How are Batteries Charged?
All batteries are characterized by their voltage. For example, an automobile battery (at least, these days) has 6 cells, each of 2.1 volts, making a total of 12.6 volts. ... at least, that's the easy picture.
If you run a current "backwards" through a battery, it charges the battery (though some do not respond very well to this operation). Start with a good, but completely discharged, car battery, and it will have a voltage of zero. With a tiny bit of charge, the voltage rapidly becomes 12.6 volts.
Continue charging the battery for a while, remove the charger, and you'll still read 12.6 volts. In fact, the battery voltage is always 12.6 volts until it becomes fully charged, at which time the voltage rises to somewhere between 13.5 V and 14 V.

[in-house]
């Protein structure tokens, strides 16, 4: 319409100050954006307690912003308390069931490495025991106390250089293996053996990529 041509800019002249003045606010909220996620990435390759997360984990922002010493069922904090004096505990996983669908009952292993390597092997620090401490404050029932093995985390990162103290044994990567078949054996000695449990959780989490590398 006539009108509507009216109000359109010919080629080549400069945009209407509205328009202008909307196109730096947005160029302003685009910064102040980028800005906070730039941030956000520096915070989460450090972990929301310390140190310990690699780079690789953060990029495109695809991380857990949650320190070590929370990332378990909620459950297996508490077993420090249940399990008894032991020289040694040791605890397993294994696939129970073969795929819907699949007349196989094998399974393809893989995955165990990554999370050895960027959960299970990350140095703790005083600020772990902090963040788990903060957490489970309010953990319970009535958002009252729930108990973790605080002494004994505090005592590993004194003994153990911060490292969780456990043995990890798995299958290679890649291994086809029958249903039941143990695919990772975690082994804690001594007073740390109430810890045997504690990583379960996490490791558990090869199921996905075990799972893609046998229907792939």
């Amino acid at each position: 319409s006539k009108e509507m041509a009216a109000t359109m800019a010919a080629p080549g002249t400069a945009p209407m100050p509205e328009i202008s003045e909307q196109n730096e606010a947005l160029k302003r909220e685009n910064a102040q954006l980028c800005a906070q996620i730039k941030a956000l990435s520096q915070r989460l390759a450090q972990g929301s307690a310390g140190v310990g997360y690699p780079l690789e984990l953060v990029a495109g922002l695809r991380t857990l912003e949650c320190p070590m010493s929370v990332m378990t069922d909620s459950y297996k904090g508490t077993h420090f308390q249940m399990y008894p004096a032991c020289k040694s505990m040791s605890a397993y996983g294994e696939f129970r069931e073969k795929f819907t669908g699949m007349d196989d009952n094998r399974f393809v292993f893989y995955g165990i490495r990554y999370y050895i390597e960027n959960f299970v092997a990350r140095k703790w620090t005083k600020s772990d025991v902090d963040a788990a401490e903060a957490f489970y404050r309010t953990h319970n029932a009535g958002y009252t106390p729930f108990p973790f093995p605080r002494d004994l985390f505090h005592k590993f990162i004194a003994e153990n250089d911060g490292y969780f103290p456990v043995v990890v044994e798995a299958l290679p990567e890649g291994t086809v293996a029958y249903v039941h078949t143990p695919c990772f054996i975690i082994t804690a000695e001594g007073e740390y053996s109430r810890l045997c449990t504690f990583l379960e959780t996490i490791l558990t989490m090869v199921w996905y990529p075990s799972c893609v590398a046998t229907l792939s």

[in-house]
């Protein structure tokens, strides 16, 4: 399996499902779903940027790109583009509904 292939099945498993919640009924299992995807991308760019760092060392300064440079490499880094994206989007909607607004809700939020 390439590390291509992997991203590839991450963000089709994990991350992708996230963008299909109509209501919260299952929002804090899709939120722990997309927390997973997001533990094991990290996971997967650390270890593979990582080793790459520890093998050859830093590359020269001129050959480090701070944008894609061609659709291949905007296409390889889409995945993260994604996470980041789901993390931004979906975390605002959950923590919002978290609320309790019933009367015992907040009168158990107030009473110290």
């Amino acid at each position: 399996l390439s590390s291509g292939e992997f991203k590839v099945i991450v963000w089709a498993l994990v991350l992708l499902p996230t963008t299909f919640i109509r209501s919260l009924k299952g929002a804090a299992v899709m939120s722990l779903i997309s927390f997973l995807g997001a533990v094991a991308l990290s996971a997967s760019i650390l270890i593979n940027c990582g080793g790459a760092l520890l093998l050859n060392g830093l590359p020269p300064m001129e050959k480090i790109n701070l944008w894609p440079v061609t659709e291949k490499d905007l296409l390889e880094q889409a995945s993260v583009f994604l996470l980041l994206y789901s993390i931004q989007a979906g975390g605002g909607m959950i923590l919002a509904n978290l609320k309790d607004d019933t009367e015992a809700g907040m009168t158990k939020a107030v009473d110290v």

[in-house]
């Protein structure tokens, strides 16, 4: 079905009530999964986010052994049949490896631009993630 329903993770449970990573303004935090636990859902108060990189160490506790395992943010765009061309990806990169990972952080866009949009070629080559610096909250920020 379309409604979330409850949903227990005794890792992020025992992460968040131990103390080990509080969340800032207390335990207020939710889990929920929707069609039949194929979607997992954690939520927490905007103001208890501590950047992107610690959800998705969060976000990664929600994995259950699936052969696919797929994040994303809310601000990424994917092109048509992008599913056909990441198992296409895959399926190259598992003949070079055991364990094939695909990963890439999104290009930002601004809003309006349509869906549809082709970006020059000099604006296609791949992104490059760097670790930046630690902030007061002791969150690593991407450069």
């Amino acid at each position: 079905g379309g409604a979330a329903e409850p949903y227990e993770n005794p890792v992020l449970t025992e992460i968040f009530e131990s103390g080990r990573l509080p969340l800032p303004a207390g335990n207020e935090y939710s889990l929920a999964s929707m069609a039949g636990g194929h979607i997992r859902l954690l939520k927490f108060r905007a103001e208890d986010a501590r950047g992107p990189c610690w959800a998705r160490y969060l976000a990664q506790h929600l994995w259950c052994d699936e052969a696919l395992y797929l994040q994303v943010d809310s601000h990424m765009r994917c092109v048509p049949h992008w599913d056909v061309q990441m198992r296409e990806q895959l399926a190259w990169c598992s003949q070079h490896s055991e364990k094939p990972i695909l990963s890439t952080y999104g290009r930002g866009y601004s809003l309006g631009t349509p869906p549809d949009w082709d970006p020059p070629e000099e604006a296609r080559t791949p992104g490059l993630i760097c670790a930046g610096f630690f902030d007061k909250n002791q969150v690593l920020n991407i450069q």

An older battery has the same characteristics, but the transition to higher voltage occurs with less charge in the battery. A new battery may hold 60 ampere-hours of charge, and an old one may hold only (say) 10 ampere-hours.
The voltage regulator has the job of keeping the
voltage constant despite changes in engine RPM and current drain through
headlights and other power-consuming devices. Set to hold about 13.5
volts, the voltage regulator guarantees that the battery will be charged
any time the voltage is below 13.5 volts, and that means that the charging
quits only when the battery is fully charged.